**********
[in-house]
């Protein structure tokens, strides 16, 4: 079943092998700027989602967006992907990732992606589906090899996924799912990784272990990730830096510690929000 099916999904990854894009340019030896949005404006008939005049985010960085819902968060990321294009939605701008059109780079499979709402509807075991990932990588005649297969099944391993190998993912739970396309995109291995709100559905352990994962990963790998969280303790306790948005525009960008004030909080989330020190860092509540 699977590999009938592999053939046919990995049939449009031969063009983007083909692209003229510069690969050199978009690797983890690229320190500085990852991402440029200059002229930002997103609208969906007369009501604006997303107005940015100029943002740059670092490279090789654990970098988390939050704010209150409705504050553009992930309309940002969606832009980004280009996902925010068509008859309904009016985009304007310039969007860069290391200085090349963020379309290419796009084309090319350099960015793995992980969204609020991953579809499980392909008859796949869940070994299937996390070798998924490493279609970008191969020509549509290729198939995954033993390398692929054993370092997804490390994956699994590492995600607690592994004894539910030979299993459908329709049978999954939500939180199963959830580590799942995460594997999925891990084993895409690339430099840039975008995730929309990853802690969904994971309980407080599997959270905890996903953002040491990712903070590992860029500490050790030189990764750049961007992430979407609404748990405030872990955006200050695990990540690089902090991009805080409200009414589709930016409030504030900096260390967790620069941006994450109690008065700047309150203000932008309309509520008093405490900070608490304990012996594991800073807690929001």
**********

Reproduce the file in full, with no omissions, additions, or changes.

[in-house]
């Protein structure tokens, strides 16, 4: 079943092998700027989602967006992907990732992606589906090899996924799912990784272990990730830096510690929000 099916999904990854894009340019030896949005404006008939005049985010960085819902968060990321294009939605701008059109780079499979709402509807075991990932990588005649297969099944391993190998993912739970396309995109291995709100559905352990994962990963790998969280303790306790948005525009960008004030909080989330020190860092509540 699977590999009938592999053939046919990995049939449009031969063009983007083909692209003229510069690969050199978009690797983890690229320190500085990852991402440029200059002229930002997103609208969906007369009501604006997303107005940015100029943002740059670092490279090789654990970098988390939050704010209150409705504050553009992930309309940002969606832009980004280009996902925010068509008859309904009016985009304007310039969007860069290391200085090349963020379309290419796009084309090319350099960015793995992980969204609020991953579809499980392909008859796949869940070994299937996390070798998924490493279609970008191969020509549509290729198939995954033993390398692929054993370092997804490390994956699994590492995600607690592994004894539910030979299993459908329709049978999954939500939180199963959830580590799942995460594997999925891990084993895409690339430099840039975008995730929309990853802690969904994971309980407080599997959270905890996903953002040491990712903070590992860029500490050790030189990764750049961007992430979407609404748990405030872990955006200050695990990540690089902090991009805080409200009414589709930016409030504030900096260390967790620069941006994450109690008065700047309150203000932008309309509520008093405490900070608490304990012996594991800073807690929001």